There is a caveat, of course:

From a distance. That’s the rub. War is always good from a distance. You can’t see the fine detail of the mangled limbs, the oozing entrails. And you can’t smell it. But pan out just far enough and it all looks good. Even pretty. The kind of stuff you’d want to watch in company. After a good meal.

When Brian Williams offered his views on the sight of cruise missiles being fired into a dark night he was articulating a sensibility which lies deep in the nation’s spirit–“the rocket’s red glare, the bombs bursting in air”; he was merely articulating what many others felt. I say ‘we’ above again and again, because I do not think we can simply condemn Williams and leave ourselves out of the picture.

Politics As Spectator Sport In A Nation That Would Call Its Dictator ‘Coach’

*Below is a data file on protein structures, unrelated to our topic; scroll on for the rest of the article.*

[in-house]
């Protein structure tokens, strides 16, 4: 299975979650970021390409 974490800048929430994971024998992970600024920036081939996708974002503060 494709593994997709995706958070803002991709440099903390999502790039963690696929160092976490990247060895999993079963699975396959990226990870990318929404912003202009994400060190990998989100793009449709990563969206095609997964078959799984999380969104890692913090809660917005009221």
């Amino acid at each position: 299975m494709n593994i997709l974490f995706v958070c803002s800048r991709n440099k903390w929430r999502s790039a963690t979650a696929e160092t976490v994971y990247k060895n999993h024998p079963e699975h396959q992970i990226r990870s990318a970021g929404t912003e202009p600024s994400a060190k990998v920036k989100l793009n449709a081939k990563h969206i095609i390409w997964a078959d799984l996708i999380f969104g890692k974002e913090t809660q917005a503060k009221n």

It had to come to this: a ‘presidential debate’ would become as television-friendly as sports, that shadow-boxing encounters replete with campaign trail inanities and evasions would be reckoned the political-show equivalent of a honest-to-goodness fifteen-round heavyweight championship bout (with figurative seconds and blood buckets close at hand.) These allusions and analogies which have retained their air of metaphor became just a little more hardened last night: the Donald Trump-Hillary Clinton debate was expected to attain ‘Super-Bowl-sized’ ratings, even as television executives rubbed their hands with glee. Television executives have always craved the ratings that sports events bring them; how could they come up with entertainment that could match that pitting of hero versus hero on a sports field (of dreams)? Putting political events in opposition to sports events had always been a ratings disaster, a sure sign that the programmer in question did not know the first thing about the American people. The best was to hope for, and actively participate in, the transformation of political conflict into horse races that could be bet on, hyped up, complete with opposing fan bases who would put the ‘fanatic’ back in ‘fan.’ We got that this year. What matter the provision of a platform to an unrepentant, authoritarian racist if ginormous ratings ensue in exchange?